In the first session, the couples asked each other honest questions about use of social media and the Internet, designed to help them avoid problems in their real-time relationships. They included: Is anybody not acceptable to “friend” on FaceBook or tweet on Twitter? Is any time to use technology off limits? And Is anywhere on the Internet out of bounds? Then participants resolved to act, maybe scheduling time for prayer or a weekend retreat or day of reflection; turning off their devices for a period of time each day; or creating a “technology free zone” for themselves.

The other two sessions for the “Connected Christian Living” examined “Intimacy and Privacy: Your Marriage and Social Media” and “Connectivity and Our Children.” One host couples for CFM at Corpus Christi was Paul and Susan Garavente, married 23 years with three daughters, ages 15, 16 and 18. Paul Garavente called the sessions “warm, welcoming and casual.”

“This series has strengthened my faith. We have been talking about how our devices affect our lives negatively and positively and asking ourselves if we are being good Christian examples with the way that we use social media. Anything that comes up [in their discussions] is relevant to our becoming better parents and spouses,” Paul Garavente said.

After the two groups complete the “Connected Christian Living” series, Wass plans to introduce a discussion group for grandparents, “The Grand Adventure: a New Call to Grandparenting,” to be held Mondays, Feb. 9 and 23; March 9 and 23; and April 13 and 27. The cost is $10 per family.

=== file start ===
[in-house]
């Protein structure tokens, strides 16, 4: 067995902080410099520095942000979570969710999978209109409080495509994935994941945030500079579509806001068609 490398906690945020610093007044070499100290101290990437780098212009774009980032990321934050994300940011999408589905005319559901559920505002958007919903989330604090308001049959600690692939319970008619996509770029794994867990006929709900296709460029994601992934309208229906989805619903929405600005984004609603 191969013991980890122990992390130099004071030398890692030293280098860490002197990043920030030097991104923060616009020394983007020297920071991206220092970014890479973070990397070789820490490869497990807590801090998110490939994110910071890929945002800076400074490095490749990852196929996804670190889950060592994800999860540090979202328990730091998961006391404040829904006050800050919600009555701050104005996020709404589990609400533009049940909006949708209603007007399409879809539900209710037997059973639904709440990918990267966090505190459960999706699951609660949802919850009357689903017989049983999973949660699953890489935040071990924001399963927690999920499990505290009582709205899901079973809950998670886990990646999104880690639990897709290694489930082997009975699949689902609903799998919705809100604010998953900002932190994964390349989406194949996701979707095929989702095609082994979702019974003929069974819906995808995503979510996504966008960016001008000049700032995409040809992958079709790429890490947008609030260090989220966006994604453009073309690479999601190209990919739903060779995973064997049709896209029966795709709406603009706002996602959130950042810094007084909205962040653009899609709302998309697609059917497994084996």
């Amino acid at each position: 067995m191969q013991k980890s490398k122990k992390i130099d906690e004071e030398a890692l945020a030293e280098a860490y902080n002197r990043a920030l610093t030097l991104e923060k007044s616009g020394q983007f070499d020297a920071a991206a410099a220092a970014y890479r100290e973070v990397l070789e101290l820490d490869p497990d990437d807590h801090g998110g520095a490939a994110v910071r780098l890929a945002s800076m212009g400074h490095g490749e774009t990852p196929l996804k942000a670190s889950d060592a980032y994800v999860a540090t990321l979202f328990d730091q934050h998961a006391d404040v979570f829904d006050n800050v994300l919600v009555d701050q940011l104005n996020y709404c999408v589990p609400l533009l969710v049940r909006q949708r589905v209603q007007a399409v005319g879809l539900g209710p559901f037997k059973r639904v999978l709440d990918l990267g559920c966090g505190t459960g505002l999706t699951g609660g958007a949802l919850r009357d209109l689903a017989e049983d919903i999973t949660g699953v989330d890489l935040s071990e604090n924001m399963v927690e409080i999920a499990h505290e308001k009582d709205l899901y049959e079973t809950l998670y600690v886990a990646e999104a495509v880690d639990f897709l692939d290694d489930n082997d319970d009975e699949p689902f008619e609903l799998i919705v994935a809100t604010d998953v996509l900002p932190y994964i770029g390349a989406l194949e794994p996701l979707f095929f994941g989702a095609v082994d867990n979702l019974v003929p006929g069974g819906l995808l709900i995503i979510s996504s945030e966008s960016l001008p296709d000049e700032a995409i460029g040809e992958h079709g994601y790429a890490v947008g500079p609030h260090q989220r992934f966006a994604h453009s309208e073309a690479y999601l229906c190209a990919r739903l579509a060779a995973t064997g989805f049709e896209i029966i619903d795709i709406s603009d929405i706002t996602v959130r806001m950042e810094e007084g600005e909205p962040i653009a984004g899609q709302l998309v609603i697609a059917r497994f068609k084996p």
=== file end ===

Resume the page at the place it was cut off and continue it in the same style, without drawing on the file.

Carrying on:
Information: Linda Wass, (973) 635-0700, ext. 720.

Read the full article at http://www.livedigitaleditions.com/article/Couples+At+Corpus+Christi+Parish+Use+Technology+For+Good/1902523/241473/article.html.

Bishop Blesses Diocesan Catholic Charismatic Center At Paterson Parish

Cecile San Agustin

PATERSON On fire with the Holy Spirit and alive in Christ, members of the Catholic Charismatic Renewal in the diocese joined together with Bishop Serratelli for the grand opening and blessing of the new diocesan Catholic Charismatic Center at St. Michael Church here Jan. 3.

Belonging to 22 different parishes throughout the Paterson Diocese, more than 200 people, most hailing from Latin American countries, filled the new space at St. Michael’s singing charismatic hymns with hands raised high in praise and worship to God. To mark the opening, Bishop Serratelli led a prayer service, which included his blessing of the new center.

Father Enrique Corona, pastor of both St. Michael’s and St. Agnes Parish in the city, is director of the new center. “This is an exciting journey for those who worship through the charismatic movement,” he said. “It has been a long time coming for these active Catholics, who bring a spirit of life to the Church. I feel privileged to be the first one to serve this center. We ask for the support of all pastors of the diocese especially those with Hispanic parishioners.”

The center will host many faith opportunities for Spanish-speaking parishioners in the heart of Paterson including Bible study every Wednesday, retreats, prayer assemblies, concerts, youth holy hours and days of renewal. Already the center has a retreat planned during the Feb. 6-7 weekend. Father David Cosca Restrepo will be keynote speaker for the “Retiro de Sanacion y Liberacion.” In his remarks during the blessing, Bishop Serratelli challenged those in attendance to spread the Gospel message and create a new Pentecost in the Paterson Diocese.

The bishop said in Spanish, “I expect from you a new evangelization using the Word of God, which announces that Jesus is alive and that Jesus’ love is for all people.

Through the intercession of the Blessed Mother and with the Holy Spirit, may they grant you the gift of strength so we know how to follow Jesus with joy.”